# Dynamical Systems, Information Flow, and Causality

A dynamical system is one that evolves with time either stochastically or deterministically. The evolution is described by a set of differential equations. The instantaneous state of a dynamical system is represented as a point in some phase space. As the system evolves the point moves describing a trajectory in the phase space. In 1981, Floris Takens established that (under certain conditions) the shape and structure of the trajectory could be deduced from the time series of any one of its co-ordinates.

This insight is helpful in determining causality where other methods such as Granger causality fail. Recall that Variable X is said to Granger cause Y if the predictability of Y (in some idealized model) declines when X is removed from the universe of all possible causative variables.

In a deterministic dynamical system, if X is a cause for Y, information about X will be redundantly present in Y itself and cannot formally be removed. We can exploit Takens theorem via a cross mapping technique originated by Sugihara to detect causal influences.

Another way to detect causal influence is through information flow. Liang formulated a measure of the rate of information flow between two time series, formulated as a discussion in terms of marginal entropy.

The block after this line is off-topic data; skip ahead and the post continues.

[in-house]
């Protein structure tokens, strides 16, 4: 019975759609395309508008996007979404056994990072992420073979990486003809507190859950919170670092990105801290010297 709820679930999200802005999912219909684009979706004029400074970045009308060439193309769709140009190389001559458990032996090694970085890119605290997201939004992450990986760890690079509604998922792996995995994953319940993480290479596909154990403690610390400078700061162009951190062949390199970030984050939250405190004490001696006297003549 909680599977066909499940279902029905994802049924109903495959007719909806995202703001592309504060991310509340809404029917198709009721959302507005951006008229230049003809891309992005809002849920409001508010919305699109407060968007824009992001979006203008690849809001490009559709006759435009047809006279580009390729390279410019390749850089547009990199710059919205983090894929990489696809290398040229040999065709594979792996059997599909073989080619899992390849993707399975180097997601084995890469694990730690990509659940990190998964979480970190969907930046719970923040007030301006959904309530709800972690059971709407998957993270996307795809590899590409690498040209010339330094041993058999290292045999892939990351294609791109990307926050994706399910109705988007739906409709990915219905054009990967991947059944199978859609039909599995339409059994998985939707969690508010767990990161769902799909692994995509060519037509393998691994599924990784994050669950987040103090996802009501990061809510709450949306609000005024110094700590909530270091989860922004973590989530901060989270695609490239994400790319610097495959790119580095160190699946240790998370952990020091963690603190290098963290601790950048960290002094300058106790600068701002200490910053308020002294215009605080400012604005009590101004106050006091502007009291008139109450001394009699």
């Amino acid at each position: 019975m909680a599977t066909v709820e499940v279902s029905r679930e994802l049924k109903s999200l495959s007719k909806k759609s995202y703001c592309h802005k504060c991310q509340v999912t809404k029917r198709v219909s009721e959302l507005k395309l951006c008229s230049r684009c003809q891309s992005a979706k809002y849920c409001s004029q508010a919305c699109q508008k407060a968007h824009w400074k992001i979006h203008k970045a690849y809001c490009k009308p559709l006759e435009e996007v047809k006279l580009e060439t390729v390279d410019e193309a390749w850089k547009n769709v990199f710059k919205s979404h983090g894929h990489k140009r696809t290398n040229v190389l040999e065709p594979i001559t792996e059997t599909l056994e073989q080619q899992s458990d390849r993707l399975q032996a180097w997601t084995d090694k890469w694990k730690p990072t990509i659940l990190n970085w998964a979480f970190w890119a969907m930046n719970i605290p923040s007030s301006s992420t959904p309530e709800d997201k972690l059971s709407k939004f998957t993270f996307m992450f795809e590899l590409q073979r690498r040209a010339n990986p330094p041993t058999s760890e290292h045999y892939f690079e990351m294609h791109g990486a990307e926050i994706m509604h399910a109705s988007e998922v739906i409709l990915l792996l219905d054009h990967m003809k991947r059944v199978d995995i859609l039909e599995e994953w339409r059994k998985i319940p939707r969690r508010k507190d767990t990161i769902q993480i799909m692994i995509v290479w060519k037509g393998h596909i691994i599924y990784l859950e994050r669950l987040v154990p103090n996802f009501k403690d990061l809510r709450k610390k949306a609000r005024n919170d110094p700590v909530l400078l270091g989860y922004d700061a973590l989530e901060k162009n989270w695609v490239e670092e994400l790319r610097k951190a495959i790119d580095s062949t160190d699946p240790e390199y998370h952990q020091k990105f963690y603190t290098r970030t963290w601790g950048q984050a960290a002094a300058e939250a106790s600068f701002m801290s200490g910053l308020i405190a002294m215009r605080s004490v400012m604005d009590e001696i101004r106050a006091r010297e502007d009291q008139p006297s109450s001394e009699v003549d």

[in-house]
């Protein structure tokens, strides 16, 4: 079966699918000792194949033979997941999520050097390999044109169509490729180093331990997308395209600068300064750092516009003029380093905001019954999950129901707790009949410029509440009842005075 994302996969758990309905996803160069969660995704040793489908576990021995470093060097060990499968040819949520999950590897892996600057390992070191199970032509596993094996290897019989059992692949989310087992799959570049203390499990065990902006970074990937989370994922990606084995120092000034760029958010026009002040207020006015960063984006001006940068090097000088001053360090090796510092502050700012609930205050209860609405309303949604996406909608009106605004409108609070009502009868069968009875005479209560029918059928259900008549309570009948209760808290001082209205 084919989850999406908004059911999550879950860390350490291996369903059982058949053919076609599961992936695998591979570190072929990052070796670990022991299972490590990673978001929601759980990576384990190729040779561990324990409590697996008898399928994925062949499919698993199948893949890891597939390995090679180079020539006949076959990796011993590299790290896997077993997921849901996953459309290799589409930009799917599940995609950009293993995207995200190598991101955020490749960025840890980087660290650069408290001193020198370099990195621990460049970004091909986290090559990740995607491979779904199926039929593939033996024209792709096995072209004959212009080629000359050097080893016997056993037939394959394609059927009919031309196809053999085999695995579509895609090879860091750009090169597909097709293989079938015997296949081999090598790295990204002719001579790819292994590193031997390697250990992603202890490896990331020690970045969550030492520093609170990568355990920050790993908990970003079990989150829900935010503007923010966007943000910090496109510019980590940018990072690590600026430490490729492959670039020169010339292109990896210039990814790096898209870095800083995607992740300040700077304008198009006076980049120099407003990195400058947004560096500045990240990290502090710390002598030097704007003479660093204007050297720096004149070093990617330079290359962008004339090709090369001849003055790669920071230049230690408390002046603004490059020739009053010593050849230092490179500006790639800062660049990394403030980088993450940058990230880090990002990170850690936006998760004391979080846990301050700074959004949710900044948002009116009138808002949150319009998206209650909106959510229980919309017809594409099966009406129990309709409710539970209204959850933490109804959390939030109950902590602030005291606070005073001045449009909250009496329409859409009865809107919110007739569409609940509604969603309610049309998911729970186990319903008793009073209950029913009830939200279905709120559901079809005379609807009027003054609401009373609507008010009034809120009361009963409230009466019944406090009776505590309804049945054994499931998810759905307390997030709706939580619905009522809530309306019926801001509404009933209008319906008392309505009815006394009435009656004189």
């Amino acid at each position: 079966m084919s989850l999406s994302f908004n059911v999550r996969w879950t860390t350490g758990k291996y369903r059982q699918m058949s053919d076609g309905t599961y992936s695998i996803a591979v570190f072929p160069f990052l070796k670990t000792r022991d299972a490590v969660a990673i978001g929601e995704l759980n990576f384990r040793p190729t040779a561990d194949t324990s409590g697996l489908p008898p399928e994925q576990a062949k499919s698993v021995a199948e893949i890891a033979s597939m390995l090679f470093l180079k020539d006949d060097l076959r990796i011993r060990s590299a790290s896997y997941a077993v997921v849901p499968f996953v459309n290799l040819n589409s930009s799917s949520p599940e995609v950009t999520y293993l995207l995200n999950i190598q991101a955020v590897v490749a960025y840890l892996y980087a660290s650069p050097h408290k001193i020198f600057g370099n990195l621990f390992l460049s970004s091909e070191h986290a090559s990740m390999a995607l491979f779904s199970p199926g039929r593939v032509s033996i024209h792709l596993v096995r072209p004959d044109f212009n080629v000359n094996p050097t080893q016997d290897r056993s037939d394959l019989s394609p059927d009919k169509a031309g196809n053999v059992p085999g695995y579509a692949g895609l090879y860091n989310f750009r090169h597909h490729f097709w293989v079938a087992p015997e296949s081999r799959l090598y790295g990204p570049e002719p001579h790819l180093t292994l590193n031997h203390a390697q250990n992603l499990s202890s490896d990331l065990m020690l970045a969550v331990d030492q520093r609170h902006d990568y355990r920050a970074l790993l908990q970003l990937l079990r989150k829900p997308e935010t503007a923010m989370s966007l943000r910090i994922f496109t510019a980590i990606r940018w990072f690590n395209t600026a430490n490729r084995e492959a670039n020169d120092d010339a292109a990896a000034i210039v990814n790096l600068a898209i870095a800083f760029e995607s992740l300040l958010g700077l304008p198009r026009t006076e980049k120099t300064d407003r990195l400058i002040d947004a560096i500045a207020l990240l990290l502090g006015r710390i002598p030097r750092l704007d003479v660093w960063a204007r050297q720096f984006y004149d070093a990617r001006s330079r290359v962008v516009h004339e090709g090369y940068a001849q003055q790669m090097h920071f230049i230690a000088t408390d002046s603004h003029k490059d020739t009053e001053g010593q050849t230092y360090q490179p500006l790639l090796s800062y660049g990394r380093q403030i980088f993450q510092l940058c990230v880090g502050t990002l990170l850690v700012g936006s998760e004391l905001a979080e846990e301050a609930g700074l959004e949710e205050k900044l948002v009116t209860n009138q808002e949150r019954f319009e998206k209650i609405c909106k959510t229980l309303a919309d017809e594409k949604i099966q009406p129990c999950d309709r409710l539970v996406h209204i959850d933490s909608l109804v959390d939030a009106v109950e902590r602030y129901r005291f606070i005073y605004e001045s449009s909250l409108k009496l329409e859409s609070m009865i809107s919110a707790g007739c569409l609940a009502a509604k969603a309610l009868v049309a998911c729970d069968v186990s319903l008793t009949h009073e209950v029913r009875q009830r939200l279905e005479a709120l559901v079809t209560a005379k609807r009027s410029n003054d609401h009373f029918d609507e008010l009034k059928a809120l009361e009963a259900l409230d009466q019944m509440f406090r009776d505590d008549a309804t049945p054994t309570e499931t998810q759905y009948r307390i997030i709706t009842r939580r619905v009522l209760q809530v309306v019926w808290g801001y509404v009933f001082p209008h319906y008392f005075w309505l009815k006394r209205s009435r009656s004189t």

For a more detailed discussion please see http://situ.com/sidd/EDM/

References:

F. Takens, in Dynamical Systems and Turbulence, D. A. Rand, L. S. Young, Eds. (Springer-Verlag, New York, 1981), pp. 366-381.

“Detecting Causality in Complex Ecosystems,” George Sugihara et al. Science 338 , 496 (2012), DOI: 10.1126/science.1227079

“Causal feedbacks in climate change,” van Nes et al.,Nature Climate Change, 2015, DOI: 10.1038/NCLIMATE2568

“Local predictability and information flow in complex dynamical systems,” X. San Liang, Physica D 2013, DOI: 10.1016/j.physd.2012.12.011

“Unraveling the cause-effect relation between time series,” X. San Liang, Phys. Rev. E 90, 052150 (2014), DOI: 10.1103/PhysRevE.90.052150